Image of Democracy
Riddell was appointed to the commissioner’s position in 2012 by the Conservative government of David Cameron.
Riddell is a former journalist, and one, it should be noted, who is about as establishment as they come. He worked his way up through the economic elite’s house journal, The Financial Times, for 20 years. Then he joined The Times, the political elite’s house journal, where he spent a further two decades, first as a political commentator and then as assistant editor.
Riddell was an early member of the secretive Gibson inquiry that was supposed to investigate British complicity in the U.S.-led torture and rendition program. The inquiry, with its tightly delimited remit, didn’t even manage to reach the level of a whitewash. It failed to get to grips with the most pressing issues around systemic law-breaking by the U.K. and U.S., and what modest findings it did reach were quietly shelved by Cameron’s government.
Riddell has also held senior roles at the Hansard Society and the Institute for Government, both elite institutions concerned with strengthening the substance and image of parliamentary democracy in the U.K. to avert growing criticism of its glaring deficiencies.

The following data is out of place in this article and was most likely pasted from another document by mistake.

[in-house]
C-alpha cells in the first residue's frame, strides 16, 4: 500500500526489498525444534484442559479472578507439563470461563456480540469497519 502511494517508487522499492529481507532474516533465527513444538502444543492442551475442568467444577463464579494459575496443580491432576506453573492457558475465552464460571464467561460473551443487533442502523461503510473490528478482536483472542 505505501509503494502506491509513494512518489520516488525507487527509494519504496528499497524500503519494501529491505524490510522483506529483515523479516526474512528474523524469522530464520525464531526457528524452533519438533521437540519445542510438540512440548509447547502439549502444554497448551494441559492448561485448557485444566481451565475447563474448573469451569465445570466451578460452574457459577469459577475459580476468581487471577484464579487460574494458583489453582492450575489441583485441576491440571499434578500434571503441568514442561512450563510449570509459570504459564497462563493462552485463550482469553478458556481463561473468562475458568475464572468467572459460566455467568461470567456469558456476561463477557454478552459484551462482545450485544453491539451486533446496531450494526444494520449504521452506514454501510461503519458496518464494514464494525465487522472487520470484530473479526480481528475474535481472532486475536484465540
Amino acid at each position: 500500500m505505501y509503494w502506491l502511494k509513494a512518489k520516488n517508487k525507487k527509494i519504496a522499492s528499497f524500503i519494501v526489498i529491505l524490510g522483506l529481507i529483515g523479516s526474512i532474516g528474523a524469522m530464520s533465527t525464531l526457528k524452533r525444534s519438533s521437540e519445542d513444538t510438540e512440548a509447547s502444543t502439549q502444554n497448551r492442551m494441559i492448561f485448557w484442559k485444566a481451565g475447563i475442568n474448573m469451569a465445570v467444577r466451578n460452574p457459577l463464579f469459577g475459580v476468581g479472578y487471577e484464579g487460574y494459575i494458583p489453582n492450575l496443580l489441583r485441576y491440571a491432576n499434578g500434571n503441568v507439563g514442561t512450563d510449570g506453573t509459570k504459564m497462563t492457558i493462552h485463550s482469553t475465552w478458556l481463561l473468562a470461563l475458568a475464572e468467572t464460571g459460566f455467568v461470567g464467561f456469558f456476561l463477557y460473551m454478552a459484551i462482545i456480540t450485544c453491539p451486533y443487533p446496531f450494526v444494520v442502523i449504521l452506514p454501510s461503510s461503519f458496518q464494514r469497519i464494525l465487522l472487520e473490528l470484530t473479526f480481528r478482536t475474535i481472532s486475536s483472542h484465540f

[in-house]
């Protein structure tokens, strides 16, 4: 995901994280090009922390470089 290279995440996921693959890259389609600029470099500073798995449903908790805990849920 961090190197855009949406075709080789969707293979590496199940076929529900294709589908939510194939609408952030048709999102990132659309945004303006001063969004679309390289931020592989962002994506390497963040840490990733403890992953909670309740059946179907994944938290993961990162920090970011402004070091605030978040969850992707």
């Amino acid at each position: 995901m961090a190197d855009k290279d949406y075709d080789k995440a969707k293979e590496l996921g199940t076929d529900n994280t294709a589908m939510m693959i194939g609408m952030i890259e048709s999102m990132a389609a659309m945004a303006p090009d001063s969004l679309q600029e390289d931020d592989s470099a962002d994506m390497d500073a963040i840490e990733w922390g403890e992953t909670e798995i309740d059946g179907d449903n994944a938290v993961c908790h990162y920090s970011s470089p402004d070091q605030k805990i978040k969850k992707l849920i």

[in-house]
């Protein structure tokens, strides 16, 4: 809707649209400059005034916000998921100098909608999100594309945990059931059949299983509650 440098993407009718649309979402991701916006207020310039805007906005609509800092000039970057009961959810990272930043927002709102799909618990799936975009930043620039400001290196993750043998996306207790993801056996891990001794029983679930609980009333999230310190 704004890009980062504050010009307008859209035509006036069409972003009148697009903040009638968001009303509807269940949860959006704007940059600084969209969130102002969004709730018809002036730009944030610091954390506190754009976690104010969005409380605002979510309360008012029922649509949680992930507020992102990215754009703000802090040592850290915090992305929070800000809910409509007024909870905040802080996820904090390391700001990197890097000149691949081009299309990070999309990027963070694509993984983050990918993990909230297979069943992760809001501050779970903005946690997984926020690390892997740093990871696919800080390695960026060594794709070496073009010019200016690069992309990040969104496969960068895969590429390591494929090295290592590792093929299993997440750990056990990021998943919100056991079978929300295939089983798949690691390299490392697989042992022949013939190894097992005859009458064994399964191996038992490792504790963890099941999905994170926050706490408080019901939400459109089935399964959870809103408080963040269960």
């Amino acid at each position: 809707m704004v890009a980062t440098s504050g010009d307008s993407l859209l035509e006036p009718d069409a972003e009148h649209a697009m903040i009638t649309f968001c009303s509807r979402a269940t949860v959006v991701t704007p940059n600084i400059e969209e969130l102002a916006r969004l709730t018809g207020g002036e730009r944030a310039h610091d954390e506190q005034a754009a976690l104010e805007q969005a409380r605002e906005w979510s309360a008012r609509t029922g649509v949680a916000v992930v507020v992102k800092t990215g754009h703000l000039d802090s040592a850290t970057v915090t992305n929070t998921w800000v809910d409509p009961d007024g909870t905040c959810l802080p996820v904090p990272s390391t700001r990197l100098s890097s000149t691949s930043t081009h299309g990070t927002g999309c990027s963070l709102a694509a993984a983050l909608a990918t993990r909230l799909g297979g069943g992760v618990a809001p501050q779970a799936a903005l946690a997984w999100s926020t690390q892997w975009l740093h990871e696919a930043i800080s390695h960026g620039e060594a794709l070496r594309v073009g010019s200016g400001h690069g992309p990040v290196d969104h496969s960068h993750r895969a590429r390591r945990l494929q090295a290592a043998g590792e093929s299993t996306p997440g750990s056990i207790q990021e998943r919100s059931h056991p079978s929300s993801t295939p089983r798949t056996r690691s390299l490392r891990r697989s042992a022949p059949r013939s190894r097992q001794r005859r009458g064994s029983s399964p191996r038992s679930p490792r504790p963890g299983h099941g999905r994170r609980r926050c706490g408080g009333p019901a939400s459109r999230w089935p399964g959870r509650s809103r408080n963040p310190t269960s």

So Riddell — who was honored by the queen in 2012 as a commander of the British Empire (CBE) for his services to journalism — is very much integrated into the establishment that runs the country for its own benefit. But he is also on the wing of it that is most anxious about the masses getting restless if the failures inherent in a system designed to uphold the establishment’s power become too apparent.
Riddell’s ostensible job as commissioner for public appointments is to assess whether appointments to the bodies that control or regulate public life in the U.K. are being properly conducted — from the BBC to the various regulatory bodies, cultural institutions like the British Film Institute, the commission that regulates charities, the health and safety executive, museums and galleries, and education oversight bodies like the Office for Students.